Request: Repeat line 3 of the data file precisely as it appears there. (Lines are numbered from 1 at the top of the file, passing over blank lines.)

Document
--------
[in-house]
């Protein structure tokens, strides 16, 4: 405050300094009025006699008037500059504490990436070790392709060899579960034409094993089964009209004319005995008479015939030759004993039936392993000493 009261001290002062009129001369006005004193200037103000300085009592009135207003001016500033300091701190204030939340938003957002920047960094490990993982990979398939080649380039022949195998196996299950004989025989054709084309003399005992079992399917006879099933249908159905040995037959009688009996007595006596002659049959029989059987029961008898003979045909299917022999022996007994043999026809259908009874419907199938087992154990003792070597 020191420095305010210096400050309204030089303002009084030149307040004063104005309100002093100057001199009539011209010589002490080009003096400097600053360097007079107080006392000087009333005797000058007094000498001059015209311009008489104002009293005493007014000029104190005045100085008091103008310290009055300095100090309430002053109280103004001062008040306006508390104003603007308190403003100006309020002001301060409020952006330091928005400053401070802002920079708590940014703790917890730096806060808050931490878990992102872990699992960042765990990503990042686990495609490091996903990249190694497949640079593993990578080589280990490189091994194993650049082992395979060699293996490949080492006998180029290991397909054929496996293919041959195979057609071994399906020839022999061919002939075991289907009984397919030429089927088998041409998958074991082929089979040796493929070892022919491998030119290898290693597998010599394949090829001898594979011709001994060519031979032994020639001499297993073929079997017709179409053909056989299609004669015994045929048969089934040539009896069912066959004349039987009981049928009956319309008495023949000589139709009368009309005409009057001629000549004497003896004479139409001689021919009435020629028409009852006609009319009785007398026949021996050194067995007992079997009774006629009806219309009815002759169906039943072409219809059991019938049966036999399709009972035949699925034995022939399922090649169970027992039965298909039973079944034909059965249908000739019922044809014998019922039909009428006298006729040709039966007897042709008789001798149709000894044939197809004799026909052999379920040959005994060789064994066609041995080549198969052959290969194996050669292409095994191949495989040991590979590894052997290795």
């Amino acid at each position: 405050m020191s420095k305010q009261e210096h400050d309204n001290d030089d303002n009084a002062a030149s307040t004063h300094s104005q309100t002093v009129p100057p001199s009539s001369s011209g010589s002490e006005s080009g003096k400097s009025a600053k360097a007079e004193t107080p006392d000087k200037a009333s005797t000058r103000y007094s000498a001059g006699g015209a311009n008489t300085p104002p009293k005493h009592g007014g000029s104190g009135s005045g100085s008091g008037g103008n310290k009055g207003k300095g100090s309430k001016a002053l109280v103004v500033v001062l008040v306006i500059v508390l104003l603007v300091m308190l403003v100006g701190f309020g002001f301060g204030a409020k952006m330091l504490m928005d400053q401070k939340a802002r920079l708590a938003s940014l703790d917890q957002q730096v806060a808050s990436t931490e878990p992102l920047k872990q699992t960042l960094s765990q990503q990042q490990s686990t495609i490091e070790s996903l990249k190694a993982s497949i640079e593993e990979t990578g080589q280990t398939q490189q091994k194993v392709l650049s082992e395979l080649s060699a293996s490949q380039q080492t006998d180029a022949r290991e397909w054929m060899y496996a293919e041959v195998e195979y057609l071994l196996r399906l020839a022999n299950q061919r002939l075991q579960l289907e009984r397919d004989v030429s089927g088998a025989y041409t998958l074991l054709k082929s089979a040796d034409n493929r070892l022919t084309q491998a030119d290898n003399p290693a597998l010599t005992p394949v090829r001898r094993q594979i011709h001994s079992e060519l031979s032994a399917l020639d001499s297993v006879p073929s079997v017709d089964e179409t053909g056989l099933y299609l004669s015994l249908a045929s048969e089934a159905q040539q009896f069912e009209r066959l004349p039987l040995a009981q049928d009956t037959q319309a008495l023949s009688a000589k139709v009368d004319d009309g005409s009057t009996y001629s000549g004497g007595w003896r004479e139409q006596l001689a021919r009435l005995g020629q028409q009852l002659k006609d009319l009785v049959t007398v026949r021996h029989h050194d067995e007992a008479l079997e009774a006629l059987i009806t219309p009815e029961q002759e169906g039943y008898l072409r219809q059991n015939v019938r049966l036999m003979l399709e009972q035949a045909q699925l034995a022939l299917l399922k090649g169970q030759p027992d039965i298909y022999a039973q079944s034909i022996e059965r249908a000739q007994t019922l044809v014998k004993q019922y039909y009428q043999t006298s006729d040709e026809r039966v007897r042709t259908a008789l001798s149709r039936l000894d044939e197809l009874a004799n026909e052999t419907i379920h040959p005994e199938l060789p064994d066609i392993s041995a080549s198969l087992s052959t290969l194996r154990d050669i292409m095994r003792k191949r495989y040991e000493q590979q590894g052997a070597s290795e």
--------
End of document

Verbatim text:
């Amino acid at each position: 405050m020191s420095k305010q009261e210096h400050d309204n001290d030089d303002n009084a002062a030149s307040t004063h300094s104005q309100t002093v009129p100057p001199s009539s001369s011209g010589s002490e006005s080009g003096k400097s009025a600053k360097a007079e004193t107080p006392d000087k200037a009333s005797t000058r103000y007094s000498a001059g006699g015209a311009n008489t300085p104002p009293k005493h009592g007014g000029s104190g009135s005045g100085s008091g008037g103008n310290k009055g207003k300095g100090s309430k001016a002053l109280v103004v500033v001062l008040v306006i500059v508390l104003l603007v300091m308190l403003v100006g701190f309020g002001f301060g204030a409020k952006m330091l504490m928005d400053q401070k939340a802002r920079l708590a938003s940014l703790d917890q957002q730096v806060a808050s990436t931490e878990p992102l920047k872990q699992t960042l960094s765990q990503q990042q490990s686990t495609i490091e070790s996903l990249k190694a993982s497949i640079e593993e990979t990578g080589q280990t398939q490189q091994k194993v392709l650049s082992e395979l080649s060699a293996s490949q380039q080492t006998d180029a022949r290991e397909w054929m060899y496996a293919e041959v195998e195979y057609l071994l196996r399906l020839a022999n299950q061919r002939l075991q579960l289907e009984r397919d004989v030429s089927g088998a025989y041409t998958l074991l054709k082929s089979a040796d034409n493929r070892l022919t084309q491998a030119d290898n003399p290693a597998l010599t005992p394949v090829r001898r094993q594979i011709h001994s079992e060519l031979s032994a399917l020639d001499s297993v006879p073929s079997v017709d089964e179409t053909g056989l099933y299609l004669s015994l249908a045929s048969e089934a159905q040539q009896f069912e009209r066959l004349p039987l040995a009981q049928d009956t037959q319309a008495l023949s009688a000589k139709v009368d004319d009309g005409s009057t009996y001629s000549g004497g007595w003896r004479e139409q006596l001689a021919r009435l005995g020629q028409q009852l002659k006609d009319l009785v049959t007398v026949r021996h029989h050194d067995e007992a008479l079997e009774a006629l059987i009806t219309p009815e029961q002759e169906g039943y008898l072409r219809q059991n015939v019938r049966l036999m003979l399709e009972q035949a045909q699925l034995a022939l299917l399922k090649g169970q030759p027992d039965i298909y022999a039973q079944s034909i022996e059965r249908a000739q007994t019922l044809v014998k004993q019922y039909y009428q043999t006298s006729d040709e026809r039966v007897r042709t259908a008789l001798s149709r039936l000894d044939e197809l009874a004799n026909e052999t419907i379920h040959p005994e199938l060789p064994d066609i392993s041995a080549s198969l087992s052959t290969l194996r154990d050669i292409m095994r003792k191949r495989y040991e000493q590979q590894g052997a070597s290795e």